The Inertia for Good Editor

Photo: Shaun Dakin // Unsplash

The Inertia

Offshore wind energy isn’t a novel idea in some parts of the world but it’s just getting off the ground in the United States. And it could be a major positive shift toward sustainable energy sources in the U.S. considering it’s second in the world in overall electricity usage while holding the highest usage per capita. Those numbers will only go up with more electric cars on the roads, too.

In 2016, the first U.S. offshore wind farm was erected off the coast of Rhode Island and still runs with just five turbines producing 30 kilowatts — not nearly enough to produce energy at a commercial scale. New York and New Jersey significantly ramped things up s00n after when they set out to build the largest offshore wind farm in the country. On the West Coast, it’s resulting in a first for California: auctioning off parts of the Pacific Ocean. Developers were expected to shell out anywhere from $6-8 million Tuesday for starting bids, leasing space in the ocean to develop commercial-scale wind farms off the coast of Eureka, in Humboldt County and Morro Bay, in San Luis Obispo. The areas will host as many as 450 floating turbines, producing as much as 4,500 megawatts, enough to power 1.5 million homes in California, according to the San Jose Mercury News.

“For years we have been extracting a limited resource — oil — with all sorts of impacts, burning it while moving it around with tankers and oil spills,” said Gary Griggs, a professor at UC Santa Cruz. “Now we have something that is renewable, clean and sustainable. It’s always going to be there. This is a huge change, in my view. What we do in California reverberates across the country.”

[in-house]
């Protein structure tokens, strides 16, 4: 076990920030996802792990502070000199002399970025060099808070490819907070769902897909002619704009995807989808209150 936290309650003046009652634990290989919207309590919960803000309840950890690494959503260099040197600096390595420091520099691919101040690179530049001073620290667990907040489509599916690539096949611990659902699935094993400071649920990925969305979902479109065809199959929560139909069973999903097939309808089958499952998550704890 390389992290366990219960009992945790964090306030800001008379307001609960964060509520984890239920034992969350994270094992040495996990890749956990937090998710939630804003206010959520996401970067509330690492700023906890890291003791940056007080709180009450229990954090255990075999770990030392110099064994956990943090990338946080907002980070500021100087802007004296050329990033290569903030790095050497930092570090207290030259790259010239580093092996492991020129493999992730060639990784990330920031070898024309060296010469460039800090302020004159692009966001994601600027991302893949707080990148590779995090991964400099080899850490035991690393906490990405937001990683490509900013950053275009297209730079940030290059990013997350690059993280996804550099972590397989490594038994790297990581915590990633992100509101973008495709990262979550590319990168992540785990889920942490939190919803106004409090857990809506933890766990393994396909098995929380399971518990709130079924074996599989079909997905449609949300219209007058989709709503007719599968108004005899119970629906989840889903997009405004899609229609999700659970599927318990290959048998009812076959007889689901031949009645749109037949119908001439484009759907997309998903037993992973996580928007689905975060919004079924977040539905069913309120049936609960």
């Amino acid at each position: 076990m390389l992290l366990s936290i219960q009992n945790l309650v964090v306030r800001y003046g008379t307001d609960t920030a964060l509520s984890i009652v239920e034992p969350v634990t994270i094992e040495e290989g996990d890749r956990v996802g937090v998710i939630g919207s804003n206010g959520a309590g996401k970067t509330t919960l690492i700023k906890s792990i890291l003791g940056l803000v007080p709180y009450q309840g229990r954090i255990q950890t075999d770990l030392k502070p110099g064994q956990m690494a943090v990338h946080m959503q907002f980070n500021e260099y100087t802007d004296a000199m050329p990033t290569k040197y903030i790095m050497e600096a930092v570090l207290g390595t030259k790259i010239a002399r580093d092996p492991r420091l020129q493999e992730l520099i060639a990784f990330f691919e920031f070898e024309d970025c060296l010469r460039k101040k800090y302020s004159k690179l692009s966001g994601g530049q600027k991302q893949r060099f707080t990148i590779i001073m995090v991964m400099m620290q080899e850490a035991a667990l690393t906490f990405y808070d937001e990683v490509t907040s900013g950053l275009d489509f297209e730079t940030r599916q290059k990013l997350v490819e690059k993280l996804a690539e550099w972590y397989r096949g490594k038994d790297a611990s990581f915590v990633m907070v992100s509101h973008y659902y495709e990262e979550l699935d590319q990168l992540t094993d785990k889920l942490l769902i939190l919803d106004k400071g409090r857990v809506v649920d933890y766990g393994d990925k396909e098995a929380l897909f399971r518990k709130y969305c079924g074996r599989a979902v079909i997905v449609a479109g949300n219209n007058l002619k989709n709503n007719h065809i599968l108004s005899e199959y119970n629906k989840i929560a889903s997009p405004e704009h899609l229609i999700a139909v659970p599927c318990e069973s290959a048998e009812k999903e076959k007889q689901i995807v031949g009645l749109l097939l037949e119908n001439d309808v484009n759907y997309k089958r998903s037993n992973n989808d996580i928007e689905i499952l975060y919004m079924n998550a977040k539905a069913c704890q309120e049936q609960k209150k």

So, how high did auction prices actually go?


Forty-three potential buyers took part in the first day of the two-day auction. Reuters reports that Tuesday alone drew more than $387 million in bids, with one of the Central California leases attracting more than $100 million.

“We know that this works. We know that this can provide a huge slice of our our electricity needs, and if we’re going to solve the climate crisis we need to put as many clean electrons online as we can, particularly given increases in load demand with electric vehicles,” said Josh Kaplowitz, vice president of offshore wind at the American Clean Power Association. “We can reach our greenhouse gas goals only with offshore wind as part of the puzzle.”


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